Once diagnosed, Morgenstern dropped all of her classes except a large-dimension Sculpture class. Every day became a new challenge and sometimes even getting out of bed was difficult, since the disease can cause muscular weakness. The stress of final exam week even triggered an MS attack.

Instead of crawling into her darkroom, she overcame these challenges viewing things in a new way, literally and figuratively. Five years later, she has her vision back. Morgenstern has learned how to take care of her MS and is managing a healthy life. She now uses her vision as an artist.

“I have become more aware of the beauty in everyday life,” said Morgenstern. “As a result the new vision brought my photographic development to a new level. When I healed from the first attack, I knew I was never going to take anything for granted again. I feel privileged to be able to attend class and earn a degree.”

The 24-year-old graduate notes that every experience now is taken with admiration. The ability to gain knowledge, experience and meeting new people are all a part of her day. She credits her family, friends and her education at FAU to keeping her focused both personally and academically.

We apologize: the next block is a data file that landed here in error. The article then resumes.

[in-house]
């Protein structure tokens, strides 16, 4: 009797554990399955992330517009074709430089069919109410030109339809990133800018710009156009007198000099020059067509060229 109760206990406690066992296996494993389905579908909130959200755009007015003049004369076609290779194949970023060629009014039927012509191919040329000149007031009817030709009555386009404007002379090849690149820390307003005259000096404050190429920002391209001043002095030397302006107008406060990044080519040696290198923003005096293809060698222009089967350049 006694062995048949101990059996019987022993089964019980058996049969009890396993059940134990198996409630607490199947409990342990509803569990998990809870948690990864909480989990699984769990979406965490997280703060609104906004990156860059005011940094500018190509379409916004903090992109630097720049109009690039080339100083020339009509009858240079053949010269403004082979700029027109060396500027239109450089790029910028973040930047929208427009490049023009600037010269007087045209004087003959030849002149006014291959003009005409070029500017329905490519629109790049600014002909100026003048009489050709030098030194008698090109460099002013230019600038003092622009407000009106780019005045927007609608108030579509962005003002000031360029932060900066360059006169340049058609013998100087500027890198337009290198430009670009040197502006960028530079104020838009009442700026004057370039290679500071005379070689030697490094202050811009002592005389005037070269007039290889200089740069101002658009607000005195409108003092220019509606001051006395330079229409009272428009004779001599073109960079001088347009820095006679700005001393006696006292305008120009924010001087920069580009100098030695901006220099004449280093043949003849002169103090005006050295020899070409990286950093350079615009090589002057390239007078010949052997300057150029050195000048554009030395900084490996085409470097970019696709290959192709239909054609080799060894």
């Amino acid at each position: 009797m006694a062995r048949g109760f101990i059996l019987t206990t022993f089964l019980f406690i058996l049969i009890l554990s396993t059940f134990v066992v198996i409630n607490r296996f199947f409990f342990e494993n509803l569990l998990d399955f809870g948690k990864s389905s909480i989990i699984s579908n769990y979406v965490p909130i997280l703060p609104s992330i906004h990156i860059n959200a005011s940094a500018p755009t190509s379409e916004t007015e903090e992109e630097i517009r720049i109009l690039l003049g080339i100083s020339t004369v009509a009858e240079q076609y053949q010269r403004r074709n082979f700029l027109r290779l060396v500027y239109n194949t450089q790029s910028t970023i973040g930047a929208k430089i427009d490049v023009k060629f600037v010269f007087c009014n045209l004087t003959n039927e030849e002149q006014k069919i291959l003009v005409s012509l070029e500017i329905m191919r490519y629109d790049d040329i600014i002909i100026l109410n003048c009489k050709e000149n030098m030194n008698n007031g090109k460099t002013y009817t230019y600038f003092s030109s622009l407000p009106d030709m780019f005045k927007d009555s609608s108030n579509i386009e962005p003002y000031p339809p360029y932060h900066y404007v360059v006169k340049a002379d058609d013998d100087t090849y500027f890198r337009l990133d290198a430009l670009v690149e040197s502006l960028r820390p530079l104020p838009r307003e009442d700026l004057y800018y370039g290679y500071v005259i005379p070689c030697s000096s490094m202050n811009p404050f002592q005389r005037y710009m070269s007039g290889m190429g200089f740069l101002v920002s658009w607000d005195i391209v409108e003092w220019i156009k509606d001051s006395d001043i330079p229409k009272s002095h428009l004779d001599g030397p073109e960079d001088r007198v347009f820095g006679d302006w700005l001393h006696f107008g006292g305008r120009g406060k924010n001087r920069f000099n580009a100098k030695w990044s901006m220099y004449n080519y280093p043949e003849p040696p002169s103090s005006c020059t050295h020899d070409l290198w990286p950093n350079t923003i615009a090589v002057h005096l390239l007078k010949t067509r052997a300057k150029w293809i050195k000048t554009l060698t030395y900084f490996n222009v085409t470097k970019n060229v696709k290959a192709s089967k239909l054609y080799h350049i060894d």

“The support of the professors, especially Dr. James Novak, drove me to do my best and helped me to develop as a photographer,” said Morgenstern. “This lead to my understanding that life is bigger than being a student. My future after I graduate from FAU is bright."


Sharing Experiences

Rose Hores will graduate with an M.A. in anthropology after an educational journey that took her to the Amazon and never-before-documented research on monkey behavior. Hores began her studies in Ecuador in the field of archeology, but eventually moved into anthropology. When pursuing a school for her graduate work, FAU offered her the best educational opportunity and was close enough to her ailing father in Sarasota to allow her to spend time with him.

Her graduate worked focused on what Dr. Michael Harris, chair of the Anthropology Department, calls "groundbreaking research" studying howler and Capuchin monkeys. The study would require research in the Amazon rainforests of Ecuador, a once-in-a-lifetime opportunity, but would also mean months away from her father. After talking it over with her parents, she decided to head to the rainforests for the three months last summer.

The research camp in Rio Blanco, Ecuador, was exciting, yet challenging, according to Hores. “I’d be in the forest for days, away from the base camp and worry not only about documenting the monkeys, but about survival,” said Hores. “At one point, the three-person tent got so damaged by the terrain, it became a two-person tent.”